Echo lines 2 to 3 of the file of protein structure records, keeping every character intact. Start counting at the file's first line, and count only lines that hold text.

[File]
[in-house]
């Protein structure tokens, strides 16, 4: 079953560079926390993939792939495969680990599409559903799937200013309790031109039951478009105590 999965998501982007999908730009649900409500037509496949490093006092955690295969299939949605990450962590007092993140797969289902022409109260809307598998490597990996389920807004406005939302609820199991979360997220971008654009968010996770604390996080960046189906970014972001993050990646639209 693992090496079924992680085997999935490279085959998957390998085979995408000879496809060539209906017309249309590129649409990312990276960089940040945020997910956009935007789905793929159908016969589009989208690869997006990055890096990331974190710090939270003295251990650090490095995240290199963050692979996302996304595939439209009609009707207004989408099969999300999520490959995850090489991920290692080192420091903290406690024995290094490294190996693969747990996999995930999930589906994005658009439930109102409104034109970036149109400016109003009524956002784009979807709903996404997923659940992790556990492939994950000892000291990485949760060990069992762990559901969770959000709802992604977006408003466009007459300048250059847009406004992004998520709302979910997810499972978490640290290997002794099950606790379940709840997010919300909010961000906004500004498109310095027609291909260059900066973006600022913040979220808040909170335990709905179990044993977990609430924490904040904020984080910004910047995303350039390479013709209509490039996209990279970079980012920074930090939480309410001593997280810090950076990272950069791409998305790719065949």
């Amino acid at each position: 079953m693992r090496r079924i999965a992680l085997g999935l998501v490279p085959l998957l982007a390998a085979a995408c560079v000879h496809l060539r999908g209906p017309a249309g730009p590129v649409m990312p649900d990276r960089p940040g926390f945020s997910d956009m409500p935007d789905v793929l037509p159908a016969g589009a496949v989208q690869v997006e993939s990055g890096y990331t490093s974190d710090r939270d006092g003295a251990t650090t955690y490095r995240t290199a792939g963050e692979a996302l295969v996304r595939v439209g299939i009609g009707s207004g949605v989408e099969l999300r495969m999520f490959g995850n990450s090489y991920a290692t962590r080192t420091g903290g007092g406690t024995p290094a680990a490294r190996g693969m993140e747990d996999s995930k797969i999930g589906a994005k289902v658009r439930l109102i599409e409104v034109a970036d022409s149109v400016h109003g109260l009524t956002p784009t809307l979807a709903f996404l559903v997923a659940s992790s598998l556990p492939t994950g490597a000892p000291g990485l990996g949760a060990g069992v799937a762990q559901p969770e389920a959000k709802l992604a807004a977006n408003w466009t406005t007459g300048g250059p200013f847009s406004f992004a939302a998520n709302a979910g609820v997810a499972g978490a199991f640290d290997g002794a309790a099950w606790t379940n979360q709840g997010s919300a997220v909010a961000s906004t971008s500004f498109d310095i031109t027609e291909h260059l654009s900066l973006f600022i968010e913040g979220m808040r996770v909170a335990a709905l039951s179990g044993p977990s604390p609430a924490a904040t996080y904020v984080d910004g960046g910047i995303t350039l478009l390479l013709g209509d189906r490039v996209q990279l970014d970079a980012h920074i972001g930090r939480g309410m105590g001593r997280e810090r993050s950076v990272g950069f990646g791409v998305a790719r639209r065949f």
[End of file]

């Protein structure tokens, strides 16, 4: 079953560079926390993939792939495969680990599409559903799937200013309790031109039951478009105590 999965998501982007999908730009649900409500037509496949490093006092955690295969299939949605990450962590007092993140797969289902022409109260809307598998490597990996389920807004406005939302609820199991979360997220971008654009968010996770604390996080960046189906970014972001993050990646639209 693992090496079924992680085997999935490279085959998957390998085979995408000879496809060539209906017309249309590129649409990312990276960089940040945020997910956009935007789905793929159908016969589009989208690869997006990055890096990331974190710090939270003295251990650090490095995240290199963050692979996302996304595939439209009609009707207004989408099969999300999520490959995850090489991920290692080192420091903290406690024995290094490294190996693969747990996999995930999930589906994005658009439930109102409104034109970036149109400016109003009524956002784009979807709903996404997923659940992790556990492939994950000892000291990485949760060990069992762990559901969770959000709802992604977006408003466009007459300048250059847009406004992004998520709302979910997810499972978490640290290997002794099950606790379940709840997010919300909010961000906004500004498109310095027609291909260059900066973006600022913040979220808040909170335990709905179990044993977990609430924490904040904020984080910004910047995303350039390479013709209509490039996209990279970079980012920074930090939480309410001593997280810090950076990272950069791409998305790719065949």
């Amino acid at each position: 079953m693992r090496r079924i999965a992680l085997g999935l998501v490279p085959l998957l982007a390998a085979a995408c560079v000879h496809l060539r999908g209906p017309a249309g730009p590129v649409m990312p649900d990276r960089p940040g926390f945020s997910d956009m409500p935007d789905v793929l037509p159908a016969g589009a496949v989208q690869v997006e993939s990055g890096y990331t490093s974190d710090r939270d006092g003295a251990t650090t955690y490095r995240t290199a792939g963050e692979a996302l295969v996304r595939v439209g299939i009609g009707s207004g949605v989408e099969l999300r495969m999520f490959g995850n990450s090489y991920a290692t962590r080192t420091g903290g007092g406690t024995p290094a680990a490294r190996g693969m993140e747990d996999s995930k797969i999930g589906a994005k289902v658009r439930l109102i599409e409104v034109a970036d022409s149109v400016h109003g109260l009524t956002p784009t809307l979807a709903f996404l559903v997923a659940s992790s598998l556990p492939t994950g490597a000892p000291g990485l990996g949760a060990g069992v799937a762990q559901p969770e389920a959000k709802l992604a807004a977006n408003w466009t406005t007459g300048g250059p200013f847009s406004f992004a939302a998520n709302a979910g609820v997810a499972g978490a199991f640290d290997g002794a309790a099950w606790t379940n979360q709840g997010s919300a997220v909010a961000s906004t971008s500004f498109d310095i031109t027609e291909h260059l654009s900066l973006f600022i968010e913040g979220m808040r996770v909170a335990a709905l039951s179990g044993p977990s604390p609430a924490a904040t996080y904020v984080d910004g960046g910047i995303t350039l478009l390479l013709g209509d189906r490039v996209q990279l970014d970079a980012h920074i972001g930090r939480g309410m105590g001593r997280e810090r993050s950076v990272g950069f990646g791409v998305a790719r639209r065949f």